Geoffrey Hawthorn

15 November 1984
Social Scientist as Innovator 
by Michael Young.
Abt Books, 265 pp., $28, April 1984, 0 89011 593 1
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Revolution from Within: Co-operatives and Co-operation in British Industry 
by Michael Young and Marianne Rigge.
Weidenfeld, 188 pp., £12.95, July 1983, 0 297 78234 7
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Dilemmas of Liberal Democracies: Studies in Fred Hirsch’s ‘Social Limits to Growth’ 
edited by Adrian Ellis and Krishan Kumar.
Tavistock, 212 pp., £12.95, September 1983, 0 422 78460 5
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... paternalistic, more distinctively Fabian, in its inspiration. By the early 1950s, when Young started the Institute of Community Studies in Bethnal Green and did a series of studies from there with Peter Willmott and others, there was simply no adequate information on what most people might want from politics. This research – done, it is true, in the South-East, away from the areas of heavy ...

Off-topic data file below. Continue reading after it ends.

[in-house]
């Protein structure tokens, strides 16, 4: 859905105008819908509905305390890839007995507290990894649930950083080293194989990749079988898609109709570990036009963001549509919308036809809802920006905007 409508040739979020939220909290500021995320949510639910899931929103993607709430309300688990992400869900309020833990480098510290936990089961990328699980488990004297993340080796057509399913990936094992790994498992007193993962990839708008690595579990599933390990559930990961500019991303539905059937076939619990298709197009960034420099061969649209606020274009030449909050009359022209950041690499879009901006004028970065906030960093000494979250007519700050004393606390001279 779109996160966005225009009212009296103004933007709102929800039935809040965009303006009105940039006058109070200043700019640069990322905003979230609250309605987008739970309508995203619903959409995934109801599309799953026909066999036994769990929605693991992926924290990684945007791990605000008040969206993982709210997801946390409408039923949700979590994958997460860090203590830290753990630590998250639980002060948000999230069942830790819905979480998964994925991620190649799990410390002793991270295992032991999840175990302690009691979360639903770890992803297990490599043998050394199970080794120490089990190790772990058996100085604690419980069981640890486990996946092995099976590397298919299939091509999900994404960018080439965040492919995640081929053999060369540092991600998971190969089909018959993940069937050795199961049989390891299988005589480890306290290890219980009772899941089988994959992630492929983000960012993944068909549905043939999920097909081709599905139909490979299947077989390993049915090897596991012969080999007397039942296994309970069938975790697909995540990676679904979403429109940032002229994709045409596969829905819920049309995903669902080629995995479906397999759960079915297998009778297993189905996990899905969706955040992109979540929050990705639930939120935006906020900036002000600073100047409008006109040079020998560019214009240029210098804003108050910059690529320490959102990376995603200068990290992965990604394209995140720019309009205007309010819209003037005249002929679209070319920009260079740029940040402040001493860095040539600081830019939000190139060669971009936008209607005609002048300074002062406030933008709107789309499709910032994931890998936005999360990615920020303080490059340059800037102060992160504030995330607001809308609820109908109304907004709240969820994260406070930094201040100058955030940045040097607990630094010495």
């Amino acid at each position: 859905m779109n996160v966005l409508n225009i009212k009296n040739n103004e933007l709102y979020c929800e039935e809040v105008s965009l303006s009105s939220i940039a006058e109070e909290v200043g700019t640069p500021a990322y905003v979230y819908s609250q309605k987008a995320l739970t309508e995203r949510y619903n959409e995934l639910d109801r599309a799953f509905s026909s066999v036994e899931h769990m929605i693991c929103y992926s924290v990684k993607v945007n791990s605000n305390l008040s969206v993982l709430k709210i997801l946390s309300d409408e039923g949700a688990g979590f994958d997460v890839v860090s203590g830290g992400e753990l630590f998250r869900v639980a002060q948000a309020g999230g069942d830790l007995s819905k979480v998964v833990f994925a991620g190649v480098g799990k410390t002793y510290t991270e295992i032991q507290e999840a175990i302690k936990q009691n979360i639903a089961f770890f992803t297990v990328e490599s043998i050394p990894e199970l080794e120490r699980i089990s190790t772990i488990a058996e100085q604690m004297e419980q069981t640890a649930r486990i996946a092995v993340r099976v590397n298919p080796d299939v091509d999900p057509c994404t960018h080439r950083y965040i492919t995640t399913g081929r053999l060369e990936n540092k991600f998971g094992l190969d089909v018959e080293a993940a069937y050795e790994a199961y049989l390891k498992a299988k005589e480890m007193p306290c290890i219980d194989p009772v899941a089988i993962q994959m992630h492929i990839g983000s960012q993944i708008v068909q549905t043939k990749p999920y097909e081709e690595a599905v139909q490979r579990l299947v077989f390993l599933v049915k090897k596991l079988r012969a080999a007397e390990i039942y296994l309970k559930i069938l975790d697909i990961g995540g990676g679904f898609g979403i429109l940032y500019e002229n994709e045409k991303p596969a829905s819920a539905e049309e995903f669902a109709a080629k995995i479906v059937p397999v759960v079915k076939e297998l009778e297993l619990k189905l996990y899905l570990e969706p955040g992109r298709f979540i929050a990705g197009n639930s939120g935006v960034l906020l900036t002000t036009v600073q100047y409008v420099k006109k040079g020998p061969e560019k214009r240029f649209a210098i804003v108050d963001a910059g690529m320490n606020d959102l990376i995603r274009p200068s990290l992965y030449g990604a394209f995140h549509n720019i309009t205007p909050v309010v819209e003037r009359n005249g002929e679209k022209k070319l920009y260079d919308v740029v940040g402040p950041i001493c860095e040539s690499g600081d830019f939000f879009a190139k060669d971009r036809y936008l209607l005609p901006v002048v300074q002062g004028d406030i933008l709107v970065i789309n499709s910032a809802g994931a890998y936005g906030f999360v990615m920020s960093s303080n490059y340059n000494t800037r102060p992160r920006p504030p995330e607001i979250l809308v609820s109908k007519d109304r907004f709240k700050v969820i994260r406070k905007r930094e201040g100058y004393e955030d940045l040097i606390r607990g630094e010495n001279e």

In Praise of Barley Brew

E.S. Turner: Combustible Belloc

20 February 2003
Old Thunder: A Life of Hilaire Belloc 
by Joseph Pearce.
HarperCollins, 306 pp., £20, July 2002, 0 00 274095 8
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... Oxford, writing in the Sunday Times that he considers Belloc a more perceptive historian than G.M. Trevelyan: ‘I think that, in the end, I shall go to Trevelyan’s enemies, Hilaire Belloc or Lord Acton, both Catholics, for an understanding of modern England.’ Belloc wrote no autobiography: he felt it was not really a gentlemanly thing to do; autobiographers usually offered too little or far too ...

Serial Evangelists

Peter​ Clarke

23 June 1994
Thinking the Unthinkable: Think-Tanks and the Economic Counter-Revolution, 1931-83 
by Richard Cockett.
HarperCollins, 390 pp., £25, May 1994, 0 00 223672 9